Security when you're not in control.
Do you feel safer when you believe you are in control? You're not alone.
One of the challenging things about the COVID-19 era is how out of control it makes us feel. We can't control whether or not there is toilet paper at the store, what's happening with our 401K, or when it will be safe to see people again. In my neighborhood we can't even control if the internet is working on a given day. Many of us are taking precautions to try and be safe but the situation reminds us how out of control we are. We want to do something. But we're liable to either feel powerless or try and act like we are still in control by going to the beach with a thousand other people and acting like everything is going to be OK.
It's a good time to read Psalm 91. I’d encourage you to pause here and take a moment to read it, before we walk through the main themes together.
What jumps out at you?
The psalm is built upon the premise that the psalmist is living in the middle of a dangerous environment. Can you see any similarities between their situation and ours?
The Psalmist is enjoying security in the midst of trial, but the security does not come through their own control. The Psalmist is enjoying security because of the intimate and incredible protection of the Lord.
There is a lot we might note from this beautiful psalm but let me offer the following brief observations:
1-Danger is real, and so is God’s protection.
The psalmist is crying out to the Lord amid real danger. His gaze catches the fowler (91:3), the deadly pestilence (91:3), the lion and the adder (91:13). It feels as if he is experiencing danger from almost every aspect of creation, from men to beasts to pandemics. As followers of Christ we are not called to live in some alternate universe, denying reality. The life of the Christian is not the life of Pollyanna. Jesus promises us that in this world we will have trouble (John 16:33).
The focus of the psalm however is not on the danger, but on God’s protection in the middle of it. As varied as the opposition to the Psalmist is, God’s protection is repeated again and again. Verse 4: “He will cover you with his pinions, and under his wings you will find refuge; his faithfulness is a shield and a buckler.” The danger the psalmist has faced in life is real, but so is the Lord’s presence with them in the middle of that danger.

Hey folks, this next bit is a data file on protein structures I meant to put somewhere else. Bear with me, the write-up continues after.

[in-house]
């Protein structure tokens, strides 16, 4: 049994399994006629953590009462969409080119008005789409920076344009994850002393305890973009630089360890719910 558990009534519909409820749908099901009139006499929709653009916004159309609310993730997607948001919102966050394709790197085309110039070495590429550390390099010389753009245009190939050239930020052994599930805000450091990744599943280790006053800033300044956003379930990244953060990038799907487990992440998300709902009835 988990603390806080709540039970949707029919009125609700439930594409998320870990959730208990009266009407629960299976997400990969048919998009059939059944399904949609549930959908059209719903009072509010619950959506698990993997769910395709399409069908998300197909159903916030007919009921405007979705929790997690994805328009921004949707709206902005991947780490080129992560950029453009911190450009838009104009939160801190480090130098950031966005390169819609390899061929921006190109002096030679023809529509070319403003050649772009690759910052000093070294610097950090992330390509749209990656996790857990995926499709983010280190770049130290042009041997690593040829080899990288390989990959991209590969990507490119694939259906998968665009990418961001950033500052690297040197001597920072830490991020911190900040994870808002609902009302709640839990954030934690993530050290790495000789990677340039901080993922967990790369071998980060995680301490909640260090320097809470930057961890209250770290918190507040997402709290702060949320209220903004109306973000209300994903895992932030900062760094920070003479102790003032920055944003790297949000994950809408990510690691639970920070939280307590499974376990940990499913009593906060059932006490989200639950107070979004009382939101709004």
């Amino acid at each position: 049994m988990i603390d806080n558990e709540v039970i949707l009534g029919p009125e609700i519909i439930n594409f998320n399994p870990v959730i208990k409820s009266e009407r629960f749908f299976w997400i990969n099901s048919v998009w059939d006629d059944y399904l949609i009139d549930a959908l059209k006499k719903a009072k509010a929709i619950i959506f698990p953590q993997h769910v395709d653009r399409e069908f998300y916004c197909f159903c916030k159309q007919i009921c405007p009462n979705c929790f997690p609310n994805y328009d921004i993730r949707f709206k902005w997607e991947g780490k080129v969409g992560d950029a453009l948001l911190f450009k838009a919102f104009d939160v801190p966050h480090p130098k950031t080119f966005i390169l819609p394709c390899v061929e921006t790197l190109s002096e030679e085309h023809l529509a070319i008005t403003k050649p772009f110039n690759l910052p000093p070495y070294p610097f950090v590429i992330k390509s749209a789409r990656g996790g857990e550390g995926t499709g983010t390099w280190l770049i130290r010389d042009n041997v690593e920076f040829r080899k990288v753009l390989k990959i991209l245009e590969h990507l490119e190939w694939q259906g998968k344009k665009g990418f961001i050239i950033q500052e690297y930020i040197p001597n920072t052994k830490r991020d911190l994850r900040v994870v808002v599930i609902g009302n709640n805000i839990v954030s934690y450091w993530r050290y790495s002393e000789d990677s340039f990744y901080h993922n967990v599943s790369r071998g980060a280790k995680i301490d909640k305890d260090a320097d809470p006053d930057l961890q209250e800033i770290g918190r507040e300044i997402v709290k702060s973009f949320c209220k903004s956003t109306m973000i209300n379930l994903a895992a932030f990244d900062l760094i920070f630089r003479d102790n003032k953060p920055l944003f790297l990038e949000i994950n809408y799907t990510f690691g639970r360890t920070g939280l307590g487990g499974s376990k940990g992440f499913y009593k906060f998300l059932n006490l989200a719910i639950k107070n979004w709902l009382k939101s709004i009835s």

The psalm invites us to join in declaring God to be “our Refuge and Fortress”. It offers an opportunity to reflect on ways in which we may have looked for security in something or someone other than the Lord. Trials are often fertile ground for repentance. The Psalm offers an opportunity to reflect on the protection the Lord has covered you with in the past. One of our greatest weaknesses as human beings is our capacity to forget the previous blessings of the Lord. Recounting the blessings of the past often gives us strength in the present and hope for the future.
We cannot control that which is around us because we are not in control. But we worship a God who is, and He offers us wonderful promises: “With long life I will satisfy him, and show him my salvation.” (Psalm 91:16).
Take a few minutes and focus on all of the verbs in the psalm which declare what God is doing for you, right now. Use this as an opportunity to praise Him and to petition Him for your specific needs.
2-The psalmist gives us specific ways to engage with God in the midst of the danger.
We may not be in control, but there are important things we can do to engage with God in the middle of danger. Cruise down to verses 14-16 and identify the descriptive actions of the believer.
“Because he holds fast to me in love, I will deliver him;
I will protect him, because
he knows my name.
When he calls to me, I will answer him;
I will be with him in trouble;
I will rescue him and honor him.”
The psalmist “holds fast” to God, “knows” God’s name, and “calls to Him” in the midst of trouble. These three verbs are quite significant.
When trial comes there is a temptation to let go of God rather than hold fast. We grow tired, the enemy wields doubt against us, and rather than clinging to the Lord like a rudder in a storm we lose our grip and let go. We back off devotional habits, corporate worship and service and begin to drift.
When trial comes there is a temptation to doubt who God is, failing to “know His name”. We might think that He doesn’t care about our trial or doubt His power or willingness to protect us. This particularly becomes acute when we don’t see a swift fulfillment of our prayers, and begin to question God’s promises. It is a great danger to the believer to doubt God’s faithfulness and yet it happens easier than we would like to admit.
Finally, when trial comes it is so easy for us to look for deliverance somewhere else, rather than calling upon God. I remember hearing one senior saint say that prayer should be our first response rather than our last resort. How true.
Trials offer real temptations and dangers. But they also offer an opportunity to experience God’s presence and protection. We don't have to strive to exert control because God is in control and He will not let us down. Doubtless the psalmist’s trust in God’s protection in the present is influenced by God’s protection in the past. We cannot control events around us, but we can control how we respond to the trial. Psalm 91 invites us to hold fast to the Lord, grow in our knowledge of Him, and call upon Him for help. We way not be able to control the outcome of the trial, but we may actively walk with the one who is leading us through it.
"He who dwells in the shelter of the Most High
will abide in the shadow of the Almighty.
I will say to the Lord, “My refuge and my fortress,
my God, in whom I trust.”